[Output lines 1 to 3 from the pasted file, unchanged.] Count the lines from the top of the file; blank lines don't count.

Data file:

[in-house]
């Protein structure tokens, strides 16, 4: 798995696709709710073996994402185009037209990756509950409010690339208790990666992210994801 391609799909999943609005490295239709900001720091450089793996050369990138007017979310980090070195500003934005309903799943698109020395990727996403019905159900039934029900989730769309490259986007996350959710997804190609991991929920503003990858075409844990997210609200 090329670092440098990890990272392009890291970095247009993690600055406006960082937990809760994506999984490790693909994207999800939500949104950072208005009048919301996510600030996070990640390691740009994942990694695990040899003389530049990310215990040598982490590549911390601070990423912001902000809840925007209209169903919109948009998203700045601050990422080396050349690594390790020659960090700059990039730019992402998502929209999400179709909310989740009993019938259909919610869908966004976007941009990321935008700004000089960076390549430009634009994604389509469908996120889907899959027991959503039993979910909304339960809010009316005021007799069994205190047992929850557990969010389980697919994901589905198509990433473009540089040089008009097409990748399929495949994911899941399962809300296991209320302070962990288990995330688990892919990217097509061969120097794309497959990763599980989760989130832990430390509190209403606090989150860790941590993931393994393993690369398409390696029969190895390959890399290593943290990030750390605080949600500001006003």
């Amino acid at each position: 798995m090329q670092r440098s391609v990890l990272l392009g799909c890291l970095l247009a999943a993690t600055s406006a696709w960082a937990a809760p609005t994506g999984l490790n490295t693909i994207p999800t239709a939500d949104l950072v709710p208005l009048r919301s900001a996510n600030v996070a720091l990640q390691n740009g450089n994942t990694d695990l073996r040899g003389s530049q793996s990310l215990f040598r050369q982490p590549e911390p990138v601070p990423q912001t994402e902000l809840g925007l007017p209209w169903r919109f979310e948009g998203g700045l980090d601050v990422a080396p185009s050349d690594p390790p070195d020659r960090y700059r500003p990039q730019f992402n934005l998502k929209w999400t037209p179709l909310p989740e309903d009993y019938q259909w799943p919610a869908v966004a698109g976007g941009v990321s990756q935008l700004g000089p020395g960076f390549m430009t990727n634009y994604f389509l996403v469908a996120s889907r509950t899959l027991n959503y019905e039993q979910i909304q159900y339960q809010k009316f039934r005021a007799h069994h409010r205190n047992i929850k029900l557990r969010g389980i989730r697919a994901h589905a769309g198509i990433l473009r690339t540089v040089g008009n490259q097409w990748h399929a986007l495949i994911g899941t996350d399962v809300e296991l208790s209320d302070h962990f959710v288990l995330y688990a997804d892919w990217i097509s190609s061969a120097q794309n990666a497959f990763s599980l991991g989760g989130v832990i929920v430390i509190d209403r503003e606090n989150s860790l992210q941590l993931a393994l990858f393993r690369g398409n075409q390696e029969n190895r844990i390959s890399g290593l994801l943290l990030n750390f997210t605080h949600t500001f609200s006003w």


[in-house]
């Protein structure tokens, strides 16, 4: 798995696709709710073996994402185009037209990756509950409010690339208790990666992210994801 391609799909999943609005490295239709900001720091450089793996050369990138007017979310980090070195500003934005309903799943698109020395990727996403019905159900039934029900989730769309490259986007996350959710997804190609991991929920503003990858075409844990997210609200 090329670092440098990890990272392009890291970095247009993690600055406006960082937990809760994506999984490790693909994207999800939500949104950072208005009048919301996510600030996070990640390691740009994942990694695990040899003389530049990310215990040598982490590549911390601070990423912001902000809840925007209209169903919109948009998203700045601050990422080396050349690594390790020659960090700059990039730019992402998502929209999400179709909310989740009993019938259909919610869908966004976007941009990321935008700004000089960076390549430009634009994604389509469908996120889907899959027991959503039993979910909304339960809010009316005021007799069994205190047992929850557990969010389980697919994901589905198509990433473009540089040089008009097409990748399929495949994911899941399962809300296991209320302070962990288990995330688990892919990217097509061969120097794309497959990763599980989760989130832990430390509190209403606090989150860790941590993931393994393993690369398409390696029969190895390959890399290593943290990030750390605080949600500001006003």
């Amino acid at each position: 798995m090329q670092r440098s391609v990890l990272l392009g799909c890291l970095l247009a999943a993690t600055s406006a696709w960082a937990a809760p609005t994506g999984l490790n490295t693909i994207p999800t239709a939500d949104l950072v709710p208005l009048r919301s900001a996510n600030v996070a720091l990640q390691n740009g450089n994942t990694d695990l073996r040899g003389s530049q793996s990310l215990f040598r050369q982490p590549e911390p990138v601070p990423q912001t994402e902000l809840g925007l007017p209209w169903r919109f979310e948009g998203g700045l980090d601050v990422a080396p185009s050349d690594p390790p070195d020659r960090y700059r500003p990039q730019f992402n934005l998502k929209w999400t037209p179709l909310p989740e309903d009993y019938q259909w799943p919610a869908v966004a698109g976007g941009v990321s990756q935008l700004g000089p020395g960076f390549m430009t990727n634009y994604f389509l996403v469908a996120s889907r509950t899959l027991n959503y019905e039993q979910i909304q159900y339960q809010k009316f039934r005021a007799h069994h409010r205190n047992i929850k029900l557990r969010g389980i989730r697919a994901h589905a769309g198509i990433l473009r690339t540089v040089g008009n490259q097409w990748h399929a986007l495949i994911g899941t996350d399962v809300e296991l208790s209320d302070h962990f959710v288990l995330y688990a997804d892919w990217i097509s190609s061969a120097q794309n990666a497959f990763s599980l991991g989760g989130v832990i929920v430390i509190d209403r503003e606090n989150s860790l992210q941590l993931a393994l990858f393993r690369g398409n075409q390696e029969n190895r844990i390959s890399g290593l994801l943290l990030n750390f997210t605080h949600t500001f609200s006003w």